Turkish Howitzer

The letterhead on the RUSI Victoria Newsletter shows one of the artillery pieces located in front of Victoria Barracks – a Turkish 5.9 inch howitzer.

The plaque in front of the gun states that it was captured on the 8 November 1917 by the Australian Mounted Division near Huj, during the offensive against the Gaza-Beersheeba line which culminated in the occupation of Jerusalem.
The village of Huj was established in a hilly area on the northern edge of the Negev Desert sometime between 1818 and 1820 by Mustafa Bey, the Ottoman Governor of Gaza and Jaffa. He built a police station to keep the village secure, and offered free land to encourage migration to the site from Gaza from amongst the surrounding Bedouin tribes. Today, Huj is a Palestinian village located 15 km northeast of Gaza City.
The 3rd and 4th Australian Light Horse Brigades together with the 5th Yeomanry Brigade formed the Australian Mounted Division at that time.
The gun was most probably captured by members of the 9th Light Horse Regiment as part of the 3rd Australian Light Horse Brigade.
The 9th Light Horse Regiment was formed in Adelaide and trained in Melbourne between October 1914 and February 1915. Approximately three-quarters of the regiment hailed from South Australia and the other quarter from Victoria.
The 3rd Light Horse Brigade fought at Gallipoli and was the unit involved on the disastrous attack on the Nek on 7 August 1915.
With the fall of Gaza on 7 November 1917, the Turkish defensive position in southern Palestine collapsed. The 9th Light Horse participated in the pursuit that followed and led to the capture of Jerusalem in December 1917. An account of the fighting on 8th November 1917 reveals that the brigade took several guns in the afternoon. An extract follows:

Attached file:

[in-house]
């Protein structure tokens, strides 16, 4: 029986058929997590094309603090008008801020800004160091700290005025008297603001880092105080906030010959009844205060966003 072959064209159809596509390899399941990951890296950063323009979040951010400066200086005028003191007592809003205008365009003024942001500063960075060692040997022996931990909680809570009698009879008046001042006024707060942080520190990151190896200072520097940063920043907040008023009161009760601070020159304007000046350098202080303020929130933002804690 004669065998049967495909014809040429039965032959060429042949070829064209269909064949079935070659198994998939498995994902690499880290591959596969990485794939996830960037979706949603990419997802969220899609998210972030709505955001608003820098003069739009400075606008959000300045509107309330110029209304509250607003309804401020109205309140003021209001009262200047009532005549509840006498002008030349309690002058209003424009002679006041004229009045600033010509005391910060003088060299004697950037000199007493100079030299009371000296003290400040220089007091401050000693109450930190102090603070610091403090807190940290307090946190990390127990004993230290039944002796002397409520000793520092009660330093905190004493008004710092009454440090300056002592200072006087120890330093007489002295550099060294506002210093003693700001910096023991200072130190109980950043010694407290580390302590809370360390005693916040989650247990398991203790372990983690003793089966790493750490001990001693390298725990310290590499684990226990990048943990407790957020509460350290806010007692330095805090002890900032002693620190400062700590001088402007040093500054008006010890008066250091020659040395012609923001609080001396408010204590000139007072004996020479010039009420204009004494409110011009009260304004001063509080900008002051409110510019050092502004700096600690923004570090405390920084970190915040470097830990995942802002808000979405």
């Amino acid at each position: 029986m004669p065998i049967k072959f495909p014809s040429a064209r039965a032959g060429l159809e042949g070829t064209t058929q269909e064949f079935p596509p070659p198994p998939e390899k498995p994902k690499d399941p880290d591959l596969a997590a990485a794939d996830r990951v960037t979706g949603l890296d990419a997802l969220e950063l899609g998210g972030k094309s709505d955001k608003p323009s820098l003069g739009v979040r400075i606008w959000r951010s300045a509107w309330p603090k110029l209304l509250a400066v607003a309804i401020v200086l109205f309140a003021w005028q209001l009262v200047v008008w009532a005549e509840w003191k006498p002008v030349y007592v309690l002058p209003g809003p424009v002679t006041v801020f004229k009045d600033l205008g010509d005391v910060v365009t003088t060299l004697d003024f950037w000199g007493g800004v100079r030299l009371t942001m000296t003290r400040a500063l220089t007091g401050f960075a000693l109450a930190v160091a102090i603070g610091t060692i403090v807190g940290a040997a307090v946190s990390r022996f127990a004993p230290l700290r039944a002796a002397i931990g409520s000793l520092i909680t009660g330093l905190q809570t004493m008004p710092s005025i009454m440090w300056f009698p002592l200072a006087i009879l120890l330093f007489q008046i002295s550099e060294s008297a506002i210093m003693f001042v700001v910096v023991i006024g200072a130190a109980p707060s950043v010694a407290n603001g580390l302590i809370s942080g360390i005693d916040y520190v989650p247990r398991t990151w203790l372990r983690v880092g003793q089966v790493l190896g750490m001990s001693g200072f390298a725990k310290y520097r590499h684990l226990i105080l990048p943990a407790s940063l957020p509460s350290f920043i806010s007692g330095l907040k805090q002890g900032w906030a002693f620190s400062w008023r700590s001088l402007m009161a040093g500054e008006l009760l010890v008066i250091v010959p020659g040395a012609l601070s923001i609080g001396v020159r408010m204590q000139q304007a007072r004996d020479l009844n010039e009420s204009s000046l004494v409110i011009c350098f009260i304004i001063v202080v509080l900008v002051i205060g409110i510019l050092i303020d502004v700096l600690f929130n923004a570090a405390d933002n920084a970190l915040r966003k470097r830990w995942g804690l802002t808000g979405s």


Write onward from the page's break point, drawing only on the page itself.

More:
One of the [Turkish guns] was galloped by a patrol under Lieutenant G.L.H. Mueller, of the 9th Light Horse, and the team of bullocks was shot after all the efforts of the Australians to drive the little Turkish bullocks had failed. Lieutenant W.H. Lilly of the machine-gun squadron, advancing boldly with two [machine]- guns, destroyed the team of another, and afterwards co-operated with Lieutenant F.J. MacGregor, of the 10th Light Horse in the capture of a third. This gun, a 5.9-inch howitzer was in action against the Australians at a range of 1600 yards, and MacGregor saw the enemy bring up teams for its withdrawal; he therefore, with Lilly covering his advance with a machine-gun, rode forward with four men, captured a German officer with the crew of the gun, and under heavy fire shot the team of animals.
Next time you walk past this artillery piece on your way to a RUSI Victoria event please take a moment to reflect on the actions that led to its capture and the military heritage it represents.

Contact Marcus Fielding about this article.

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